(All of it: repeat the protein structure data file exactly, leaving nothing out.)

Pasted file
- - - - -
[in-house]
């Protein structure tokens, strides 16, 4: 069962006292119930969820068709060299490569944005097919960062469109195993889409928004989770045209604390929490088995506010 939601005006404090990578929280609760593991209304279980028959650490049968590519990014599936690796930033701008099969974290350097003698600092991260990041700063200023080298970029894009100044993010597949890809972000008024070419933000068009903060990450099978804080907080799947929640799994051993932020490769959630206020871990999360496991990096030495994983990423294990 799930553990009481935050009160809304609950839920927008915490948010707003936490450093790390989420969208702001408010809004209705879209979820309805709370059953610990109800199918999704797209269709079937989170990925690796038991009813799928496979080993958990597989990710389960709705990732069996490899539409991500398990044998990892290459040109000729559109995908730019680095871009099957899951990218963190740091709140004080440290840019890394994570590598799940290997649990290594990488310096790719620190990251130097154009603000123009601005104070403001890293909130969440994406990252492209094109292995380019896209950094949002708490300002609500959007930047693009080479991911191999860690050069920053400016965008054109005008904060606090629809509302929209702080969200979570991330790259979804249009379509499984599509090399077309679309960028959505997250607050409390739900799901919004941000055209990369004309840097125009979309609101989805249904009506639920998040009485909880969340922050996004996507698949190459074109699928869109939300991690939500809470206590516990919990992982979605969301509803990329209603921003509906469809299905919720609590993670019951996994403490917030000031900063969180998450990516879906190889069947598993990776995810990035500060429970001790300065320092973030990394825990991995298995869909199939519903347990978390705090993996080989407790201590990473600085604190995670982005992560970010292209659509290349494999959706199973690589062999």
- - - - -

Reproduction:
[in-house]
């Protein structure tokens, strides 16, 4: 069962006292119930969820068709060299490569944005097919960062469109195993889409928004989770045209604390929490088995506010 939601005006404090990578929280609760593991209304279980028959650490049968590519990014599936690796930033701008099969974290350097003698600092991260990041700063200023080298970029894009100044993010597949890809972000008024070419933000068009903060990450099978804080907080799947929640799994051993932020490769959630206020871990999360496991990096030495994983990423294990 799930553990009481935050009160809304609950839920927008915490948010707003936490450093790390989420969208702001408010809004209705879209979820309805709370059953610990109800199918999704797209269709079937989170990925690796038991009813799928496979080993958990597989990710389960709705990732069996490899539409991500398990044998990892290459040109000729559109995908730019680095871009099957899951990218963190740091709140004080440290840019890394994570590598799940290997649990290594990488310096790719620190990251130097154009603000123009601005104070403001890293909130969440994406990252492209094109292995380019896209950094949002708490300002609500959007930047693009080479991911191999860690050069920053400016965008054109005008904060606090629809509302929209702080969200979570991330790259979804249009379509499984599509090399077309679309960028959505997250607050409390739900799901919004941000055209990369004309840097125009979309609101989805249904009506639920998040009485909880969340922050996004996507698949190459074109699928869109939300991690939500809470206590516990919990992982979605969301509803990329209603921003509906469809299905919720609590993670019951996994403490917030000031900063969180998450990516879906190889069947598993990776995810990035500060429970001790300065320092973030990394825990991995298995869909199939519903347990978390705090993996080989407790201590990473600085604190995670982005992560970010292209659509290349494999959706199973690589062999």